Software Architect at Genzeon Corporation in Malvern, Pennsylvania, Microsoft .NET MVP, Husband, Dad and Geek.
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Advent of Code Day 16–The Eternal Dance

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The difficulty level has been slowly ramping up in this year’s Advent of Code challenge, and today’s puzzle initially sent me off down a dead end.

Part 1 was simple enough. We’re given a series of “dance moves”, involving rearranging the order of a line of dancers. First of all I needed to parse the instructions, which I did with a regex:

let instructions = input[0].split(',')
     .map(i => i.match(/x(\d+)\/(\d+)|s(\d+)|p([a-z])\/([a-z])/))
     .map(([x,a,b,c,d,e]) => ({move:x[0],exA:Number(a),exB:Number(b),spin:Number(c),pA:d,pB:e}))

We needed two helpers to implement the three dance moves. “Exchange” swaps the position of two dancers, while “spin” moves a group of dancers from the end of the line to the front:

let exchange = (state,a,b) => {
    let tmp = state[a]
    state[a] = state[b]
    state[b] = tmp
    return state;
}
let spin = (state,n) => {
    return state.slice(state.length - n).concat(state.slice(0,state.length - n))
}

We can now simply iterate through the instructions and apply them, turning the final state back into a string:

function dance(instructions, start) {
    let s = [...start]
    for(let i of instructions) {
        switch(i.move) {
            case "x": s = exchange(s,i.exA,i.exB); break;
            case "s": s = spin(s,i.spin); break;
            case "p": s = exchange(s,s.indexOf(i.pA), s.indexOf(i.pB)); break;
        }
    }
    return s.join('')
}

So far so good. But for part 2 we were asked to repeat the dance 1 billion times. A quick calculation from the time taken to solve part 1 revealed this would take 2117 years! So I knew I couldn’t just optimise my part 1 solution – even a hundredfold speedup would be way too slow.

I realised there must be a way to short-circuit the problem. My first idea was that maybe after a certain number of dances, we would get back to the starting point. So if after 7 dances we are back to the starting position then after 7 million dances we will be in the same position again. However, when I considered how many possible orderings of dancers there were (16 factorial by my calculation), I abandoned this idea.

My second idea was that maybe the instructions for one dance could be collapsed into a simple reordering. Maybe at the end of the dance the dancer who started in position 1 always ends up in position 6, and so on for each dancer.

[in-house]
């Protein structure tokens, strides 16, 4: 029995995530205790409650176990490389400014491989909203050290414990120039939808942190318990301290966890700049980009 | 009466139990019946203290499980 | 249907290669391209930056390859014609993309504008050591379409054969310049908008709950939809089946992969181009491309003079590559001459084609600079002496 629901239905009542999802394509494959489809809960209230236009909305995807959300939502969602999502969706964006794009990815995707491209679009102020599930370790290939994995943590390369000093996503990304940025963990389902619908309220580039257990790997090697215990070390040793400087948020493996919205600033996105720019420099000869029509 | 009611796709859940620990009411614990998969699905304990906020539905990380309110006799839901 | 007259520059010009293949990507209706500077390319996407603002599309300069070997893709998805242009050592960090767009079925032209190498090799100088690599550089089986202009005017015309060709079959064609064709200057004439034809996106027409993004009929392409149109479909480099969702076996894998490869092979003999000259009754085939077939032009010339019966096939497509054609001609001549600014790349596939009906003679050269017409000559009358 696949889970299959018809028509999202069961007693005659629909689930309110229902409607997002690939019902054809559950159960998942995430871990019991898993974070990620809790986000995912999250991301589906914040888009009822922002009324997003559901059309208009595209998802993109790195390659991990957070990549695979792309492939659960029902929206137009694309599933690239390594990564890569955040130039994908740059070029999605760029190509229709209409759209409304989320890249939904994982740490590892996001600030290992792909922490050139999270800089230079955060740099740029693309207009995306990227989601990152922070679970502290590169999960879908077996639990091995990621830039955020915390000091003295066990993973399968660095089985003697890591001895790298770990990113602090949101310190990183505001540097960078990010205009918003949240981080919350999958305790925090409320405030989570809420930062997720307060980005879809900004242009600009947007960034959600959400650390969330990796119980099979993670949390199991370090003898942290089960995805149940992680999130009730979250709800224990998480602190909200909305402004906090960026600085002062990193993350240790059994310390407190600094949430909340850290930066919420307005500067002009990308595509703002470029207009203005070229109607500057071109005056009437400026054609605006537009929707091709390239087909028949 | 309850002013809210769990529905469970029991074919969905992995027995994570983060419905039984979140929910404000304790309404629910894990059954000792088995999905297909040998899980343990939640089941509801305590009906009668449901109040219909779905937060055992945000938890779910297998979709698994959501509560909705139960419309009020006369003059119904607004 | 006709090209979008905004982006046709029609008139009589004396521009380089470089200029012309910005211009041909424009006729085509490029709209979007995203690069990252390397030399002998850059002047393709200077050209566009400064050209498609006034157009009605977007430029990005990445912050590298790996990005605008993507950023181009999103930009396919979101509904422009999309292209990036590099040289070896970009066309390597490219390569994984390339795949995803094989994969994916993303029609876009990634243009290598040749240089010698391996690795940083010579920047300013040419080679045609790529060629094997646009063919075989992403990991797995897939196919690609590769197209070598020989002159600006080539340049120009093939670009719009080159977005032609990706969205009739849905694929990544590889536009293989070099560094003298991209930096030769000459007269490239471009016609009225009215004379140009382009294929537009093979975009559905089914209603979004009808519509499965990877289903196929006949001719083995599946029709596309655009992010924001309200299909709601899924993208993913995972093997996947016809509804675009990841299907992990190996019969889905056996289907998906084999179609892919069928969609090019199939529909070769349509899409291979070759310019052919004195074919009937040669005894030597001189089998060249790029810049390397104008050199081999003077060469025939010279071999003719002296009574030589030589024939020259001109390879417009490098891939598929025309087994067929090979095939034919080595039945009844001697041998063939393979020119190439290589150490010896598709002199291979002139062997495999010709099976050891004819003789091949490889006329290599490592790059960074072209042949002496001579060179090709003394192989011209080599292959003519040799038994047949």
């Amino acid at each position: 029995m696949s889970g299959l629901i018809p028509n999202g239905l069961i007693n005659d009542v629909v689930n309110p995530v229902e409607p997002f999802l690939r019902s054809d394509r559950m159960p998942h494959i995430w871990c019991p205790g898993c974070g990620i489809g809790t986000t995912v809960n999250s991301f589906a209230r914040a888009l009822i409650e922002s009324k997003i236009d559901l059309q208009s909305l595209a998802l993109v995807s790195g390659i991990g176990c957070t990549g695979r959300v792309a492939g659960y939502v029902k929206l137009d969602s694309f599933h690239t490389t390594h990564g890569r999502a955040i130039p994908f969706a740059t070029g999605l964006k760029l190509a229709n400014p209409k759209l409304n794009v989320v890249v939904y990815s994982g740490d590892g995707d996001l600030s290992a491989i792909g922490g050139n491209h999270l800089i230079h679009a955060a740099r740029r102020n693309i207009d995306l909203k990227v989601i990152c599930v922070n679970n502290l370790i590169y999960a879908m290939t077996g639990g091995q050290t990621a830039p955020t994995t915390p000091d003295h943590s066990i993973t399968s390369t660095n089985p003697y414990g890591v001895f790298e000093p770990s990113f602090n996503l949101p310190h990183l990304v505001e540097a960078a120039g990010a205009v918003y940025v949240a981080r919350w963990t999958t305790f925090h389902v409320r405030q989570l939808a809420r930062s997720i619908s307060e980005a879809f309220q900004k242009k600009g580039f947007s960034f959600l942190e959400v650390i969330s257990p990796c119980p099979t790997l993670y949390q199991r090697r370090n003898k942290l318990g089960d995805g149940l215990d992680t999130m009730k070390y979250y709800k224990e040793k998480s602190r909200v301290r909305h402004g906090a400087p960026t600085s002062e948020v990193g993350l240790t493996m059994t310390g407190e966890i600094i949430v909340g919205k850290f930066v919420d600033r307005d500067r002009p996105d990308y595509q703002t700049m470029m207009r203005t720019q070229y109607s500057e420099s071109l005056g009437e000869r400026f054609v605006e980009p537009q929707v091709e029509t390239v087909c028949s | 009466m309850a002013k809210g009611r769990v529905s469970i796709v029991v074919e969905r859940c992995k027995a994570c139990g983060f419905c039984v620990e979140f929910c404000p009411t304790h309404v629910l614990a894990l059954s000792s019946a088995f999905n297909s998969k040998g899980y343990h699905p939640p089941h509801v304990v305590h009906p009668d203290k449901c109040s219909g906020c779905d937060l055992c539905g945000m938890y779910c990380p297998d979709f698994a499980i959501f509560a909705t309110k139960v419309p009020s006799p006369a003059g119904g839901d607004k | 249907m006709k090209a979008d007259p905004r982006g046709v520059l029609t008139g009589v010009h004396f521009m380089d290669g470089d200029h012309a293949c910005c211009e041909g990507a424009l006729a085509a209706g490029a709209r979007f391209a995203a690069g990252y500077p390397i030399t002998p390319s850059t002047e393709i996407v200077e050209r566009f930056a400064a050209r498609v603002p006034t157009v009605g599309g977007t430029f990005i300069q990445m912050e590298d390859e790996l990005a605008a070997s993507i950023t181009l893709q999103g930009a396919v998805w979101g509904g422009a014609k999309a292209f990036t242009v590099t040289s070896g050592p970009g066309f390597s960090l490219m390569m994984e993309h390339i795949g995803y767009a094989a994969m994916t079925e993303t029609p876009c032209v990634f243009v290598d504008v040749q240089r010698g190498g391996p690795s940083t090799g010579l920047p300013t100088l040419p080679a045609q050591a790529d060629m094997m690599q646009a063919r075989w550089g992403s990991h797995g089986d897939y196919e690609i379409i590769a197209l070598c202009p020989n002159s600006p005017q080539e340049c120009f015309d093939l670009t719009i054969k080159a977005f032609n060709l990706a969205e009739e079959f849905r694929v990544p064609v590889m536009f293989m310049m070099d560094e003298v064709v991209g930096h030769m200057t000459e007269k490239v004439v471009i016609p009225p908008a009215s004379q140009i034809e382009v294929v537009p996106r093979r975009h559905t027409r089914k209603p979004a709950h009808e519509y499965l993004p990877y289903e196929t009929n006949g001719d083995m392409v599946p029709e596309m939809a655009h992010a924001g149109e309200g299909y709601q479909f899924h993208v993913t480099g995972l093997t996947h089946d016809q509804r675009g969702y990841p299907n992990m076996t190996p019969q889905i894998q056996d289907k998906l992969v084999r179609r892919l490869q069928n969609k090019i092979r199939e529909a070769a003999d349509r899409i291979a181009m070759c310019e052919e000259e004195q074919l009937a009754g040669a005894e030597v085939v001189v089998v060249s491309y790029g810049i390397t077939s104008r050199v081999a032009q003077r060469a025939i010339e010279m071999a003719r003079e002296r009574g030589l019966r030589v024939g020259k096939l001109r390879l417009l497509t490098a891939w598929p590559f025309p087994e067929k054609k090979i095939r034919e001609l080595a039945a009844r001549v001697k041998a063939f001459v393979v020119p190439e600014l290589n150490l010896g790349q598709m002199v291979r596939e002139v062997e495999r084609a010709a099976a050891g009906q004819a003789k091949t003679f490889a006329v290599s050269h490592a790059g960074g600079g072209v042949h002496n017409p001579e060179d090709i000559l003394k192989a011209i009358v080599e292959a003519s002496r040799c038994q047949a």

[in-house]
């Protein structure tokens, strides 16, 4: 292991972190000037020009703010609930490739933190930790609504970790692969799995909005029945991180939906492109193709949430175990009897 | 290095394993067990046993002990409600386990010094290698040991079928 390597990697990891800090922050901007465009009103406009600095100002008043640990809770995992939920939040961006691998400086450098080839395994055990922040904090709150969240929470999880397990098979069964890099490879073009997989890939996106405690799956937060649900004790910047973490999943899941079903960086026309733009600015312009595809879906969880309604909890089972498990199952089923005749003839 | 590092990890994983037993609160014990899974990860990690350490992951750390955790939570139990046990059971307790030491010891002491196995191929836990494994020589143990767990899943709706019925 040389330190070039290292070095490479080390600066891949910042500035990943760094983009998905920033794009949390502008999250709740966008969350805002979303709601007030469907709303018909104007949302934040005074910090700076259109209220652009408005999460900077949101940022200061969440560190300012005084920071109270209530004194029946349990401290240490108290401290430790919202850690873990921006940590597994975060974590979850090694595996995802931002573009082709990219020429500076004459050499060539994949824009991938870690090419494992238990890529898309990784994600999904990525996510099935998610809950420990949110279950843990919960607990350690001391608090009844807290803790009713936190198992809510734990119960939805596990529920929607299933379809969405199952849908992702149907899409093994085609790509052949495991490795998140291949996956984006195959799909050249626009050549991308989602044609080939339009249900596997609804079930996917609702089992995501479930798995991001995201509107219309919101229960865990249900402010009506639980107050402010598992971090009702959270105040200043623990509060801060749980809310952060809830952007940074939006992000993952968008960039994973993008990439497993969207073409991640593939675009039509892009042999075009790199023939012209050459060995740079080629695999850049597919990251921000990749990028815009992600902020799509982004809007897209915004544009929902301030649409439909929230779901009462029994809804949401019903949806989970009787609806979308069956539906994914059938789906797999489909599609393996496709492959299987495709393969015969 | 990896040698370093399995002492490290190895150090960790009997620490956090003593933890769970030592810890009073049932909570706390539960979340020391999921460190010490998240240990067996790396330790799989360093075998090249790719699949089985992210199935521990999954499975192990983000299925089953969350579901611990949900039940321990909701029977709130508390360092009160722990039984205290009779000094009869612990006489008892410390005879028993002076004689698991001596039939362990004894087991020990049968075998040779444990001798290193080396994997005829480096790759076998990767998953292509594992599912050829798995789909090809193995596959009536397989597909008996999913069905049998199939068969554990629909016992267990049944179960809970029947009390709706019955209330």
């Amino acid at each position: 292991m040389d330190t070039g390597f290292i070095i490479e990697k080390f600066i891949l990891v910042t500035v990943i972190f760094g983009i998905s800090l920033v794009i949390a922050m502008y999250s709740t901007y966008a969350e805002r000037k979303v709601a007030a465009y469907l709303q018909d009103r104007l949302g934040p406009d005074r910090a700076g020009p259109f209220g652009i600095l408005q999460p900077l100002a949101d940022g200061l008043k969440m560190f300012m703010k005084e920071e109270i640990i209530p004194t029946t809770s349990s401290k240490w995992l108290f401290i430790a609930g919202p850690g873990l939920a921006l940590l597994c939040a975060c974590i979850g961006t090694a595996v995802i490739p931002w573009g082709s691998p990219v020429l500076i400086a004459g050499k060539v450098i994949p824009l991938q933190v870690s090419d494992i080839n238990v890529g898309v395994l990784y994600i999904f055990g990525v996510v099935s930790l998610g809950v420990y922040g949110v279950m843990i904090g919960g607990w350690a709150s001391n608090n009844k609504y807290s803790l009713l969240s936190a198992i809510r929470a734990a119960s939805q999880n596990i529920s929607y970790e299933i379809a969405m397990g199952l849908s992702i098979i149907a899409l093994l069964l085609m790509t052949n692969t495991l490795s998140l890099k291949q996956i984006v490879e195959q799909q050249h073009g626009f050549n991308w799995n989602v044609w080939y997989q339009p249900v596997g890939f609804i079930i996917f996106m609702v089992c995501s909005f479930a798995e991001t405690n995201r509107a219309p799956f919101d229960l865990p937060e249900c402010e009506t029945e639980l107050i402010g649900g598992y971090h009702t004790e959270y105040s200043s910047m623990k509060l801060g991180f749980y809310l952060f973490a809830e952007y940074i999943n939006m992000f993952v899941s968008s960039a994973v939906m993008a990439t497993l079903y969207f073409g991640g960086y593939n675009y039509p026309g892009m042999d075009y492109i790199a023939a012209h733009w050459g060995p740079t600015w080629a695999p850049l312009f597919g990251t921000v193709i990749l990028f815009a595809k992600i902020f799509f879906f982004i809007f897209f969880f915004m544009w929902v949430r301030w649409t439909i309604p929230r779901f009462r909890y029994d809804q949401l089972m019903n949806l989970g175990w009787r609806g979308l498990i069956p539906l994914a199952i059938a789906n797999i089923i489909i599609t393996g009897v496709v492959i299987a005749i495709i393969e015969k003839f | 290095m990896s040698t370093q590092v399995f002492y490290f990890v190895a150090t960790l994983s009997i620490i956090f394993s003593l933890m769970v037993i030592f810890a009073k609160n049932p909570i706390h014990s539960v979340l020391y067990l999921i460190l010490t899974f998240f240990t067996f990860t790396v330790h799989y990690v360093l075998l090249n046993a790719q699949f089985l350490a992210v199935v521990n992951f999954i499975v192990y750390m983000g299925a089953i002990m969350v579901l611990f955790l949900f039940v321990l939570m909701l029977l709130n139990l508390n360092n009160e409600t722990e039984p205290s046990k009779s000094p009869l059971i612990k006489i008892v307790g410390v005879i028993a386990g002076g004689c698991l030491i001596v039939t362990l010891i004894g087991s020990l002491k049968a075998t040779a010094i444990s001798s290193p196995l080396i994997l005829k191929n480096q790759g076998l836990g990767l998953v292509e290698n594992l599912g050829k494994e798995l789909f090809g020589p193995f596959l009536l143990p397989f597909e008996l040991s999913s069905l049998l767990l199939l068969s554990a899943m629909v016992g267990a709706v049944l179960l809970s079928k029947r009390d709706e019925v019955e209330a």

So I took the answer for part 1 and generated a lookup of starting to end position for each dancer. And then I reapplied it one billion times:

let m = new Map()
let part1 = "pkgnhomelfdibjac"
for(let n = 0; n < state.length; n++) {
    m.set(n, part1.indexOf(state[n]))
}
state = [..."abcdefghijklmnop"]
for(let n = 0; n < 1000000000; n++) {
    let next = []
    for (let i = 0; i < 16; i++) {
        next[m.get(i)] = state[i]
    }
    state = next;
}
return state.join('')

This took three minutes to run, but it generated the wrong answer. And on reflection, it wasn’t hard to see why this was never going to work. The “partner” dance move swapped dancers based on their original position, not their current position, so this optimization is way too simplistic.

So it was back to the drawing board, and it turns out that my first idea was the better one. If we repeatedly perform the dance, and wait until we see the starting state again, we’ve found the cycle length. From the cycle length we know how many additional dances are needed to make it up to one billion:

let cur = start;
let repetitions = 1000000000;
for(let n = 0; n < repetitions; n++) {
    cur = dance(instructions,cur);
    if (cur === start)
    {
        let cycle = n+1;
        let extras = repetitions % cycle;
        n = 0;
        repetitions = extras+1;
    }
}
return cur

With this optimization in place, I get the solution in a very respectable 300ms. The cycle size for my input was just 60 meaning only 40 extra repetitions were required. However, we could speed that up even further by storing the output for each dance, so that once we’d found the cycle, we could just return the answer we calculated from the first time through the cycle. That shaves it down to 200ms and looks like this (although I have just left my solution for part 2 as is):

let cur = start;
let solutions = []
let repetitions = 1000000000;
for(let n = 0; n < repetitions; n++) {
    cur = dance(instructions,cur);
    solutions.push(cur)
    if (cur === start)
    {
        let cycle = n+1;
        let extras = repetitions % cycle;
        return solutions[extras-1]
    }
}

So today’s challenge was a good lesson in optimization techniques, and a reminder not to be too quick to dismiss your initial ideas. I was wrong about the total number of possible orderings of dancers – its not 16 factorial (20,922,789,888,000), its a more reasonable 140 squared (19,600) – courtesy of the mathematical geniuses on the AoC reddit. And in any case just because the number of possible orderings is high, doesn’t mean the cycle size was high. If I’d started off by searching for a cycle, with an upper bound of say 10,000 repetitions I would have wound up at the answer much quicker.

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